Angela Corey, the Jacksonville, Florida state attorney who notoriously pursued a 20-year sentence for Marissa Alexander for firing a warning shot in self-defense, was defeated in her primary for re-election last night.
In addition to trying to throw a domestic violence survivor in prison for two decades (even though no one was hurt in the shooting), Corey also earned notoriety for her handling of the prosecution of George Zimmerman.
A recent Nation article that asked, “Is Angela Corey the Cruelest Prosecutor in America” also documents many of Corey’s less high-profile abuses. “The woman who failed to convict Trayvon Martin’s killer is putting hundreds of kids in prison, and dozens of people on death row,” they wrote.
Even as conservatives and liberals have begun to forge a tentative consensus that America’s criminal justice system needs massive overhaul, over-zealous prosecutors like Corey have continued practices that over-crowd jails, throw kids in prison for life, and sustain the death penalty. Duval County, part of Corey’s jurisdiction, is one of the few counties that hasn’t seen a decrease in death sentences.
Corey did not seem overly chastened by her defeat.
“I will figure out what it was about our stellar record that I was not able to communicate to the voters,” she said in a concession speech, according to WOKV-TV. “And once I figure that out, I will sit down and let you all know what I could have done better. But I know one thing that will never waiver. And that’s my love and devotion to the people of this community and to all of you.”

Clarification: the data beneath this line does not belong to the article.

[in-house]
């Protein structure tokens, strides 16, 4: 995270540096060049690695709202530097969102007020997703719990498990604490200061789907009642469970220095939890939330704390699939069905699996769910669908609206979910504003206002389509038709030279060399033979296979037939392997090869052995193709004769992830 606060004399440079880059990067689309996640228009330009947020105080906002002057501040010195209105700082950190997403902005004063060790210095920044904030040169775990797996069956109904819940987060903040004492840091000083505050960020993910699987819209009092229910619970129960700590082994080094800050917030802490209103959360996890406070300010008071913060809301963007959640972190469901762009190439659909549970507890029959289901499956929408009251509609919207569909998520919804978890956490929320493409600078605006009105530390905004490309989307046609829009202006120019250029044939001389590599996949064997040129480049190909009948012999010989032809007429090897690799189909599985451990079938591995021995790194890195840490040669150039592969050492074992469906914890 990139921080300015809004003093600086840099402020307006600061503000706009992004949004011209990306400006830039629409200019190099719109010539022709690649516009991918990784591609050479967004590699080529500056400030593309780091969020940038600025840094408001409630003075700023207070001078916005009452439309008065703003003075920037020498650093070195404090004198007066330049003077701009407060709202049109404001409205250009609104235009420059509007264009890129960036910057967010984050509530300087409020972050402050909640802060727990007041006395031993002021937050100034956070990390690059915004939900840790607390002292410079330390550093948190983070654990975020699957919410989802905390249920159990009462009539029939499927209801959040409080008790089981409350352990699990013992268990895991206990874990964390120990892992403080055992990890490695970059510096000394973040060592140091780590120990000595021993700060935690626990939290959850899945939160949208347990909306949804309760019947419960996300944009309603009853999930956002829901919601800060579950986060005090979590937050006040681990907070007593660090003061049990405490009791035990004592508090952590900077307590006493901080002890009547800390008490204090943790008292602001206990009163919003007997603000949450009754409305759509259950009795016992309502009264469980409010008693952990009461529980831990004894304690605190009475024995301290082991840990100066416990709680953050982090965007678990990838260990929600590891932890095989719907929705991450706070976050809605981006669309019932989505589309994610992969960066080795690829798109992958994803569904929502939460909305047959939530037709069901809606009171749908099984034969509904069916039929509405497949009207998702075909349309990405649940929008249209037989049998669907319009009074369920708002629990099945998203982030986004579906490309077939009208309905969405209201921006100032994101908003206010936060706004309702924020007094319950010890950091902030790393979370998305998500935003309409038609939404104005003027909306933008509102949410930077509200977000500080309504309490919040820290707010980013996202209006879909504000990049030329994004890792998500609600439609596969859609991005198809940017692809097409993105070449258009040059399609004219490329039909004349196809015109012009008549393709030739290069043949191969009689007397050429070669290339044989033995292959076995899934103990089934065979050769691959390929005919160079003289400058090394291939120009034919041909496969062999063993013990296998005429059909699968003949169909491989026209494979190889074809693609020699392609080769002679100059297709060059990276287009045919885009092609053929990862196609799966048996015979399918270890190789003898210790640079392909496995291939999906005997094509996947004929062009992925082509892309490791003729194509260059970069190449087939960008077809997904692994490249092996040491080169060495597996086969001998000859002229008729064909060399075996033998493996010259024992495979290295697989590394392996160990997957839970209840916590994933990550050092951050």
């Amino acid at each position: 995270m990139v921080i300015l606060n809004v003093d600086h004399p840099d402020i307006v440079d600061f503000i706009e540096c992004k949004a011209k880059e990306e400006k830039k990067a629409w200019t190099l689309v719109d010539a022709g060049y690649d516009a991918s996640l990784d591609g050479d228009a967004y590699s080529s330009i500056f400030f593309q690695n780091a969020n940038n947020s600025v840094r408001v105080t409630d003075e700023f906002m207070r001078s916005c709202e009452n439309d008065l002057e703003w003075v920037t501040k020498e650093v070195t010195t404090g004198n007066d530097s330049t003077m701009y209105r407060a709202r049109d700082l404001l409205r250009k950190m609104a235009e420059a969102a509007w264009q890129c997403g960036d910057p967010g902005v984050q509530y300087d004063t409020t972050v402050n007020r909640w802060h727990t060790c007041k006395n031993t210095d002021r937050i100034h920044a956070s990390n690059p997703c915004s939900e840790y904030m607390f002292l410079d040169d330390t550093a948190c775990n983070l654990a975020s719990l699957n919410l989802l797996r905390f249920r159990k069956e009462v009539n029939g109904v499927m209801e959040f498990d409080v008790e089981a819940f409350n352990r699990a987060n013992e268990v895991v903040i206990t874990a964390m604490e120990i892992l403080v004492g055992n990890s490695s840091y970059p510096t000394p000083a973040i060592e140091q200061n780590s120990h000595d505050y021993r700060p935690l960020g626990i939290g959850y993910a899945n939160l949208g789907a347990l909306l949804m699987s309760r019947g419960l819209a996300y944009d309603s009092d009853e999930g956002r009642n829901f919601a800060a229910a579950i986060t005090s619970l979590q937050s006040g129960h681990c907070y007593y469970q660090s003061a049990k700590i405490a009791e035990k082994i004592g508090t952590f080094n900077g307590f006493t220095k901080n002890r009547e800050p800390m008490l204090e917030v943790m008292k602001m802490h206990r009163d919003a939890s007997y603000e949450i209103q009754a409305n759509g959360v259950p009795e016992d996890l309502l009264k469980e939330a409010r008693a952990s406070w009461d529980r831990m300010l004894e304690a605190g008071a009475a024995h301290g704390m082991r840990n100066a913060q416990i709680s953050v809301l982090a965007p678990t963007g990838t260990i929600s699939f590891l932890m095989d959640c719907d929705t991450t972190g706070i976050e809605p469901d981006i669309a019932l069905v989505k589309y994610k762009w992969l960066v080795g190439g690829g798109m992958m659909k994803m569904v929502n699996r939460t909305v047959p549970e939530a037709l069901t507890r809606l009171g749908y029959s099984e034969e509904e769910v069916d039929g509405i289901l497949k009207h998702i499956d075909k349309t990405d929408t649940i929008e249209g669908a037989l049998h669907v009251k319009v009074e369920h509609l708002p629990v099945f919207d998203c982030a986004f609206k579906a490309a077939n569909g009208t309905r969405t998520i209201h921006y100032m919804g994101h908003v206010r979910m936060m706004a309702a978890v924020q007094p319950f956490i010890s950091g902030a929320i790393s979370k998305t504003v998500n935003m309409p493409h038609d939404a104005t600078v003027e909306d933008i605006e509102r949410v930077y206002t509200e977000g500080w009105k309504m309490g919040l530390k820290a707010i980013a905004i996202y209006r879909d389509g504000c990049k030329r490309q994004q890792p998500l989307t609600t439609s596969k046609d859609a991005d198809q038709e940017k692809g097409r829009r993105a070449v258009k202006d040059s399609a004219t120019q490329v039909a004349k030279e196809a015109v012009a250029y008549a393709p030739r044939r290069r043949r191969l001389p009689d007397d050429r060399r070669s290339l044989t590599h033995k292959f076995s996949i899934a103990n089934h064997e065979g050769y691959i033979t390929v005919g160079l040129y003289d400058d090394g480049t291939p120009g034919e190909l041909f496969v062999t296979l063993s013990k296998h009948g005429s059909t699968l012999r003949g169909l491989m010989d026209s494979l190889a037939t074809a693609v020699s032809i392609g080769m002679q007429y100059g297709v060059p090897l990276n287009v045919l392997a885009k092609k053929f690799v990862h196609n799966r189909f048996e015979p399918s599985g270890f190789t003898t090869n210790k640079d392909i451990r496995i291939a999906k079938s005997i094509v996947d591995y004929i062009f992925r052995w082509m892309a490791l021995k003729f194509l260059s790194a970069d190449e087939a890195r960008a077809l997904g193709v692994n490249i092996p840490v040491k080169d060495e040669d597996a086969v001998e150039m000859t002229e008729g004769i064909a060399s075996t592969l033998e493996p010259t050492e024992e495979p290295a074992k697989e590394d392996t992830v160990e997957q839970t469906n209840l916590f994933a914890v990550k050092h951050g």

But this result might signal a promising new direction.
“The era of tough-on-crime rhetoric is coming to a close as voters realize that overzealous prosecutors have abused their power for too long,” says Northwestern Law Professor law professor Daniel Medwed. “Voters are ready for a state’s attorney who will focus on long-term solutions, rather than short-sighted policies that make them sound tough, but don’t result in equitable or sustainable results. This could be a sea change and might mean that prosecutors might become more accountable to the public.”
In recent years, other overly zealous prosecutors have been rejected by voters, including Anita Alvarez, the Cook County, Illinois state’s attorney who regularly pursued life without parole sentences for kids. Dale Cox, who served as interim Caddo, Louisiana DA, and once said that revenge brought him visceral satisfaction, was defeated by the more progressive Judge James Stewart. “I think we need to kill more people,” he once said, according to the Fair Punishment Project.
“As a guy who spent 23 years in Angola, as inmate paralegal for hundreds of guys sentenced by a harsh, mean system, the election of Judge Stewart in Caddo Parish was an instance of hope for a more just justice system in Louisiana,” said former prisoner Calvin Duncan.